13. Apparatus for measuring wind velocity and air density as claimed in claim 12, wherein said signal generator is operable to produce sinusoidal output signals, so

that said loudspeakers transmit sinusoidal sound waves, and wherein said additional delay measuring means comprises a phase comparator circuit adapted to produce an output signal which is' a function'of the phase difference between the inputsignal to the loudspeaker and the output signal from the microphone located at said one vertex of the triangle.

14. Apparatus for measuring air density comprising a plurality of pairs of electroncoustic transducers arranged to form a regular polygon, each of said pairs of transducers comprising a loudspeaker and a microphone located at one of the vertices of the polygon, said loudspeaker being adapted to transmit sound waves along one of the sides of the polygon forming the vertex at which said loudspeaker is located, said microphone being adapted to receive sound waves transmitted along the other of the sides of the polygon forming the vertex at which said microphone is located, so that sound waves may be transmitted along each side of the polygon; a signal generator; means for coupling said signal generator to the loud speaker located at one vertex of the polygon, so that the loudspeaker transmits sound waves; means located at the remaining vertices of the polygon for coupling the output of the microphone at each of said remaining vertices to the input of the loudspeaker located at the same vertex, so that the sound waves transmitted from the loudspeaker at said one vertex of the polygon are transmitted around the entire polygon to the microphone located at said one vertex; and delay measuring means coupled between the input to the loudspeaker and the output from the microphone located at said one vertex of the polygon, said delay measuring means being operable to produce a signal at its output which is a function of the transmission time of the sound waves around the entire polygon, the signal from said delay measuring means thereby also being a function of the air density being measured.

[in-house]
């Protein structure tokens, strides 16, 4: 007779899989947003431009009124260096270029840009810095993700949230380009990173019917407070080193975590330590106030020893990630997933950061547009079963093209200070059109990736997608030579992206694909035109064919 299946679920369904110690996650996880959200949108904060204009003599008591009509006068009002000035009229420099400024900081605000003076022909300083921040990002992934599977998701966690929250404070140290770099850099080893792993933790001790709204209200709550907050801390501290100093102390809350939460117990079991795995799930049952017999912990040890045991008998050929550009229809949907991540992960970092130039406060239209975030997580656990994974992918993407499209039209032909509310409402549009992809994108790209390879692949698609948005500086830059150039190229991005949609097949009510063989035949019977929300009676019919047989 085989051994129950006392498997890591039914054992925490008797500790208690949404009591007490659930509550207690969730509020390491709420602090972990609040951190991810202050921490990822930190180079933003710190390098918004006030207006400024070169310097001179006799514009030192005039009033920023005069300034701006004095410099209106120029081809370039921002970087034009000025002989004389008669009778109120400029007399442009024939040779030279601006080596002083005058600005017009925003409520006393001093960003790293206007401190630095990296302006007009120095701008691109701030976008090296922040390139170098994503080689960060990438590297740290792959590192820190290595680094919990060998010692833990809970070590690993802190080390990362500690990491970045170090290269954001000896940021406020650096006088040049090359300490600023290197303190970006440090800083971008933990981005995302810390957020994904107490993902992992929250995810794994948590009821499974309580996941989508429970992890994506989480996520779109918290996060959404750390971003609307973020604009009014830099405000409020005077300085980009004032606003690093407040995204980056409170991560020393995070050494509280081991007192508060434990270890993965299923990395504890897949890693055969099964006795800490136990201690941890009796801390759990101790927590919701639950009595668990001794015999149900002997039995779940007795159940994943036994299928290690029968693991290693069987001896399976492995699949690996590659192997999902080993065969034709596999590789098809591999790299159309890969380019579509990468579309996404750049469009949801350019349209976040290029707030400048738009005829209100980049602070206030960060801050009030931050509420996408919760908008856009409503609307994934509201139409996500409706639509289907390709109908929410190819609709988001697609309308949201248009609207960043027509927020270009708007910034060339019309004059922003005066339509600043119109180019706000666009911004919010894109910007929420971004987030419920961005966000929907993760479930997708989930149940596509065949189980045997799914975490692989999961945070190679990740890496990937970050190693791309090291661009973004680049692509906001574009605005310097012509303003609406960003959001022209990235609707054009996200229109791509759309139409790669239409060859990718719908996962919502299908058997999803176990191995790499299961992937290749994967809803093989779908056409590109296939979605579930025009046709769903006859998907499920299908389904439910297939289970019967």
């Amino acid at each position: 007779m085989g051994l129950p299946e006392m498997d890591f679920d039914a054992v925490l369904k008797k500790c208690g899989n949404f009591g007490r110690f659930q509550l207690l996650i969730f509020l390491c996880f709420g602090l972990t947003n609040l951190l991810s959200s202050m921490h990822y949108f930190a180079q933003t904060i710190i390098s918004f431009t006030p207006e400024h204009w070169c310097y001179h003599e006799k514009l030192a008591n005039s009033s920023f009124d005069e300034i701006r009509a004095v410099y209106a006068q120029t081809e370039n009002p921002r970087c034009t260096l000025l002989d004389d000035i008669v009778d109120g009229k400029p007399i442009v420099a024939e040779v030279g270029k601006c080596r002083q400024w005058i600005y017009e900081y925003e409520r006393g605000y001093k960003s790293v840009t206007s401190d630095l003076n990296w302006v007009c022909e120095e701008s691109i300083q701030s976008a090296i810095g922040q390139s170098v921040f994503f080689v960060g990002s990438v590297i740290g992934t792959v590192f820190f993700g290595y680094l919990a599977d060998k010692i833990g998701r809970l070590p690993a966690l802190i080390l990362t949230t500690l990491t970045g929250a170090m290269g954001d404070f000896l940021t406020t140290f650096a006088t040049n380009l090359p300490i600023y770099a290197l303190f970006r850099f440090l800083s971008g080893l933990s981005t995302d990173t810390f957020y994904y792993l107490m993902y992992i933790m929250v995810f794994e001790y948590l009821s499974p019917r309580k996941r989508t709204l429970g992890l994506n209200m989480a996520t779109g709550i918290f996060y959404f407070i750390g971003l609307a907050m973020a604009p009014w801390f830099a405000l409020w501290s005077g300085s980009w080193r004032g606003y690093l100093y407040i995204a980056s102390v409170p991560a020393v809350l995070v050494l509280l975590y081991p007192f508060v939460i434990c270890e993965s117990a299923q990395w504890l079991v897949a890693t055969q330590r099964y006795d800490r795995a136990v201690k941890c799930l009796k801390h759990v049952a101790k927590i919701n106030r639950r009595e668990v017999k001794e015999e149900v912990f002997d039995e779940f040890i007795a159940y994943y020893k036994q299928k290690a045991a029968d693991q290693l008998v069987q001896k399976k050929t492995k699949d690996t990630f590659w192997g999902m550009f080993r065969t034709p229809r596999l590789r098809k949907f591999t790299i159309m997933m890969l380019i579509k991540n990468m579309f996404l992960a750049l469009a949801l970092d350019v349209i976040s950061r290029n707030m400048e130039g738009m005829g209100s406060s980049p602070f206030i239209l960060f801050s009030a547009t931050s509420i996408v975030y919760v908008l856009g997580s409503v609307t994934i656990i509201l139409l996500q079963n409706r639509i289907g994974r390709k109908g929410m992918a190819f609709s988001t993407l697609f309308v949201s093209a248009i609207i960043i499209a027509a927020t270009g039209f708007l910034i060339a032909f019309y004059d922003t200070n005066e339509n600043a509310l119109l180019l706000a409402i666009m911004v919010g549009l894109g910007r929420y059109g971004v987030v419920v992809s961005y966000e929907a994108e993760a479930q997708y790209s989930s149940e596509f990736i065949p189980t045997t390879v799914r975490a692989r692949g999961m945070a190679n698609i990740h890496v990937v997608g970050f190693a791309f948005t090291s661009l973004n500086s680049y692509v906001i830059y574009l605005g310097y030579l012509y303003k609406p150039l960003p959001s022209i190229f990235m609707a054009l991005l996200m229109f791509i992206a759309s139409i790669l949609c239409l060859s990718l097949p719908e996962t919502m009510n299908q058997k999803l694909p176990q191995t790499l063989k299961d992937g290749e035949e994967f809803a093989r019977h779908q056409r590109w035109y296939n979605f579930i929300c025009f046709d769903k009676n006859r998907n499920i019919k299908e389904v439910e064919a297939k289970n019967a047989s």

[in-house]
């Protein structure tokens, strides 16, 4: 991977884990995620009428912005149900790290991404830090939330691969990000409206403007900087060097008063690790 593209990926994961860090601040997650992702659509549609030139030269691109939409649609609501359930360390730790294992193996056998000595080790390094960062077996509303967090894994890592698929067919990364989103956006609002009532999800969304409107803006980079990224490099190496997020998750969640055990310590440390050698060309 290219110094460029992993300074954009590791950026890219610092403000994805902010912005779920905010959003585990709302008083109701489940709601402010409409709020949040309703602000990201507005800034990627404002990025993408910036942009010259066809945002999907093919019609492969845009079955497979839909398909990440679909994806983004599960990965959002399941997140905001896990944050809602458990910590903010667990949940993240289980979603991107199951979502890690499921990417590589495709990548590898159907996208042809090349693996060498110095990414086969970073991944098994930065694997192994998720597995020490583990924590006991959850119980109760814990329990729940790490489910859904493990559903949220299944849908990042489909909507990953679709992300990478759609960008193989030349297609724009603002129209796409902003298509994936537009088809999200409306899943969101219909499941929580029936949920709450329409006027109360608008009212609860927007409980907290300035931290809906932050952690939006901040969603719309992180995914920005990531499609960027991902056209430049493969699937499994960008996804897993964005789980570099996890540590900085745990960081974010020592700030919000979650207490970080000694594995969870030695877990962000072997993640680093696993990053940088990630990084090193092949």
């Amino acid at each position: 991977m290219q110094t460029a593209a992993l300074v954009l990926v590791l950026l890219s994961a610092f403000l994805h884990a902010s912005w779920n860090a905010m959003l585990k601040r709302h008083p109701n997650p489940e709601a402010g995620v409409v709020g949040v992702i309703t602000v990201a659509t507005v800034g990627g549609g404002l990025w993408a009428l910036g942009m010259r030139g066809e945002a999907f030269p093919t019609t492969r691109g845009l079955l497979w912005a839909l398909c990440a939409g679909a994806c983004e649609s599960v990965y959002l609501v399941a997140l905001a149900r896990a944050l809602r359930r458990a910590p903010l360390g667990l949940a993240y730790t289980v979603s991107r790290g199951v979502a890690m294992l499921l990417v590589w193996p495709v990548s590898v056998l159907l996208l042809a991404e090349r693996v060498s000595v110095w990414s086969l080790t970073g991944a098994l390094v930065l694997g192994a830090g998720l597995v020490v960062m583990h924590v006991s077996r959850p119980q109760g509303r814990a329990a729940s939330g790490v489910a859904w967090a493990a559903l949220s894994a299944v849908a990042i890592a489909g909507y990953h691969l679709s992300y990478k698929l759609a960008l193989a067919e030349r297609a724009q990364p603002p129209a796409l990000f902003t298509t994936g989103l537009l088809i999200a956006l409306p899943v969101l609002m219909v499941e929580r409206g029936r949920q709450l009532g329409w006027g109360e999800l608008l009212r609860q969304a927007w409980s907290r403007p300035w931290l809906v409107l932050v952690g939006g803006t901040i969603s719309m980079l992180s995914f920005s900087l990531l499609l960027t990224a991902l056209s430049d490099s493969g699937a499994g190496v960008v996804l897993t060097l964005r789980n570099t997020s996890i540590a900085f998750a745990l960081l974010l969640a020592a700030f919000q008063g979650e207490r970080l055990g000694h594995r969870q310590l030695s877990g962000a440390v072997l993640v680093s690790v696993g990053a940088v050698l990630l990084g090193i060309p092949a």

15. Apparatus for measuring air density as claimed in claim 14, wherein said signal generator is operable to produce sinusoidal output signals, so that said loudspeakers transmit sinusoidal sound waves, and wherein said delay measuring means comprises a phase comparator circuit adapted to produce an output signal which is a function of the phase difierence between the input signal to the loudspeaker andthe output signal from the microphone located at said one vertex of the polygon.

16. Apparatus for measuring air density as claimed in claim 15, wherein said signal generator is a variable frequency signal generator and a motor is coupled to the signal generator to vary the frequency of the signals therefrom in response to the output signals from said phase comparator, so that the position of the shaft of said motor is a function of air density.

References Cited in the file of this patent UNITED STATES PATENTS 2,274,262 Wolff Feb. 24, 1942 2,841,775 Saunders July 1, 1958 2,869,357 'Kritz Jan. 20, 1959 FOREIGN PATENTS 1,012,054 France Apr. 9, 1952

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Referenced by
Citing PatentFiling datePublication dateApplicantTitle
US3222926 *Jul 10, 1961Dec 14, 1965Boeing CoAir mass relative motion meter
US3435677 *Apr 3, 1967Apr 1, 1969North American RockwellSystem for measuring direction and velocity of currents in a liquid medium
US3633415 *Mar 28, 1969Jan 11, 1972Westinghouse Electric CorpFlowmeter
US3675191 *Dec 29, 1969Jul 4, 1972Commw Of AustraliaAcoustic sounder
US3693433 *Mar 31, 1970Sep 26, 1972Kaijo Denki KkUltrasonic anemometer
US3949605 *Jul 2, 1974Apr 13, 1976The United States Of America As Represented By The Secretary Of The NavyFlow measuring system
US4336606 *Sep 23, 1980Jun 22, 1982The Marconi Company LimitedWind speed measurement
US4351188 *May 28, 1981Sep 28, 1982Radio Research Laboratories, Ministry Of Posts And TelecommunicationsMethod and apparatus for remote measurement of wind direction and speed in the atmosphere
US5355350 *May 24, 1993Oct 11, 1994Bass Henry EPassive acoustic tornado detector and detection method
US5783745 *Feb 26, 1997Jul 21, 1998Bergman; John D.Anemometer/thermometer
US6097296 *Aug 24, 1998Aug 1, 2000Garza; SantosApparatus and method for detecting tornadoes
Classifications
U.S. Classification73/170.13, 73/861.27, 367/89, 73/30.1
International ClassificationG01W1/04
Cooperative ClassificationG01W1/04
European ClassificationG01W1/04